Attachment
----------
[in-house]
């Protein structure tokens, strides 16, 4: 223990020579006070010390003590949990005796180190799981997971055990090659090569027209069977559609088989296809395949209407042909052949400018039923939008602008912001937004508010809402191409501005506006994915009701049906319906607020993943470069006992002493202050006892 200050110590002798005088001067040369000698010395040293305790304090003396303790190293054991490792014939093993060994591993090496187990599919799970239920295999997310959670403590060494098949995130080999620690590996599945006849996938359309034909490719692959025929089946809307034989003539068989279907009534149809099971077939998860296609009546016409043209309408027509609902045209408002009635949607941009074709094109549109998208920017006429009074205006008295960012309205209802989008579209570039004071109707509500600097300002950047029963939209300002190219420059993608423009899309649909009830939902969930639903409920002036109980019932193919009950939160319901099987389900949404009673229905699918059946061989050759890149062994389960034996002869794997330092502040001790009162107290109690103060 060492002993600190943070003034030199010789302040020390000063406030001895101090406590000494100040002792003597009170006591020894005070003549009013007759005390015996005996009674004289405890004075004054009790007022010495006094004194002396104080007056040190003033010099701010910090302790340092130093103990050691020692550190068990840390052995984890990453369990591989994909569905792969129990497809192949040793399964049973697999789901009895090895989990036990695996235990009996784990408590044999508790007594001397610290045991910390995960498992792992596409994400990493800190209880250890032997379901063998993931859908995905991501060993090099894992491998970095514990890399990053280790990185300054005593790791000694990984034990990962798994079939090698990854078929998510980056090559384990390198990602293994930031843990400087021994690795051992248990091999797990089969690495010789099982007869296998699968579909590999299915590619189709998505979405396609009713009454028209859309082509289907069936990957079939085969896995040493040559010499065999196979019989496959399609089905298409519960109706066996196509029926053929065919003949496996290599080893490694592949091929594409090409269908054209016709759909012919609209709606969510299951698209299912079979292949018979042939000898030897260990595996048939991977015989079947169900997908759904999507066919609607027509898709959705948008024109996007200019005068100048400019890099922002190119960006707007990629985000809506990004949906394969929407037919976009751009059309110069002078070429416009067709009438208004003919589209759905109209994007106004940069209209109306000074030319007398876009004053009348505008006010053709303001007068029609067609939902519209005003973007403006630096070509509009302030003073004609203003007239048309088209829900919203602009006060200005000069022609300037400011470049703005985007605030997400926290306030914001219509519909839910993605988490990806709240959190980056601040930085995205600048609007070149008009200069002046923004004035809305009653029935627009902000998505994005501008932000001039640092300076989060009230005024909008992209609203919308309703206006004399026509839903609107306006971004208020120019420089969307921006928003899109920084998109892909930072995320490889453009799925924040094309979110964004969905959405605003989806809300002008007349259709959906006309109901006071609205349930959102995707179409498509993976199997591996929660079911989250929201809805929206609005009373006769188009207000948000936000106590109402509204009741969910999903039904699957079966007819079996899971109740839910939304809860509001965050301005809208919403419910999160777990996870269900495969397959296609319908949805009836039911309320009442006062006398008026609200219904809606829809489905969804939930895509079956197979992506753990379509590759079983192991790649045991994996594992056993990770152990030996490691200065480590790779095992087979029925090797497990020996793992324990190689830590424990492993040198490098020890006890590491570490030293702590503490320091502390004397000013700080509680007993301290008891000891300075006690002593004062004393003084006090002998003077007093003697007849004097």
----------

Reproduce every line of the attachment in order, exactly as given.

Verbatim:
[in-house]
């Protein structure tokens, strides 16, 4: 223990020579006070010390003590949990005796180190799981997971055990090659090569027209069977559609088989296809395949209407042909052949400018039923939008602008912001937004508010809402191409501005506006994915009701049906319906607020993943470069006992002493202050006892 200050110590002798005088001067040369000698010395040293305790304090003396303790190293054991490792014939093993060994591993090496187990599919799970239920295999997310959670403590060494098949995130080999620690590996599945006849996938359309034909490719692959025929089946809307034989003539068989279907009534149809099971077939998860296609009546016409043209309408027509609902045209408002009635949607941009074709094109549109998208920017006429009074205006008295960012309205209802989008579209570039004071109707509500600097300002950047029963939209300002190219420059993608423009899309649909009830939902969930639903409920002036109980019932193919009950939160319901099987389900949404009673229905699918059946061989050759890149062994389960034996002869794997330092502040001790009162107290109690103060 060492002993600190943070003034030199010789302040020390000063406030001895101090406590000494100040002792003597009170006591020894005070003549009013007759005390015996005996009674004289405890004075004054009790007022010495006094004194002396104080007056040190003033010099701010910090302790340092130093103990050691020692550190068990840390052995984890990453369990591989994909569905792969129990497809192949040793399964049973697999789901009895090895989990036990695996235990009996784990408590044999508790007594001397610290045991910390995960498992792992596409994400990493800190209880250890032997379901063998993931859908995905991501060993090099894992491998970095514990890399990053280790990185300054005593790791000694990984034990990962798994079939090698990854078929998510980056090559384990390198990602293994930031843990400087021994690795051992248990091999797990089969690495010789099982007869296998699968579909590999299915590619189709998505979405396609009713009454028209859309082509289907069936990957079939085969896995040493040559010499065999196979019989496959399609089905298409519960109706066996196509029926053929065919003949496996290599080893490694592949091929594409090409269908054209016709759909012919609209709606969510299951698209299912079979292949018979042939000898030897260990595996048939991977015989079947169900997908759904999507066919609607027509898709959705948008024109996007200019005068100048400019890099922002190119960006707007990629985000809506990004949906394969929407037919976009751009059309110069002078070429416009067709009438208004003919589209759905109209994007106004940069209209109306000074030319007398876009004053009348505008006010053709303001007068029609067609939902519209005003973007403006630096070509509009302030003073004609203003007239048309088209829900919203602009006060200005000069022609300037400011470049703005985007605030997400926290306030914001219509519909839910993605988490990806709240959190980056601040930085995205600048609007070149008009200069002046923004004035809305009653029935627009902000998505994005501008932000001039640092300076989060009230005024909008992209609203919308309703206006004399026509839903609107306006971004208020120019420089969307921006928003899109920084998109892909930072995320490889453009799925924040094309979110964004969905959405605003989806809300002008007349259709959906006309109901006071609205349930959102995707179409498509993976199997591996929660079911989250929201809805929206609005009373006769188009207000948000936000106590109402509204009741969910999903039904699957079966007819079996899971109740839910939304809860509001965050301005809208919403419910999160777990996870269900495969397959296609319908949805009836039911309320009442006062006398008026609200219904809606829809489905969804939930895509079956197979992506753990379509590759079983192991790649045991994996594992056993990770152990030996490691200065480590790779095992087979029925090797497990020996793992324990190689830590424990492993040198490098020890006890590491570490030293702590503490320091502390004397000013700080509680007993301290008891000891300075006690002593004062004393003084006090002998003077007093003697007849004097």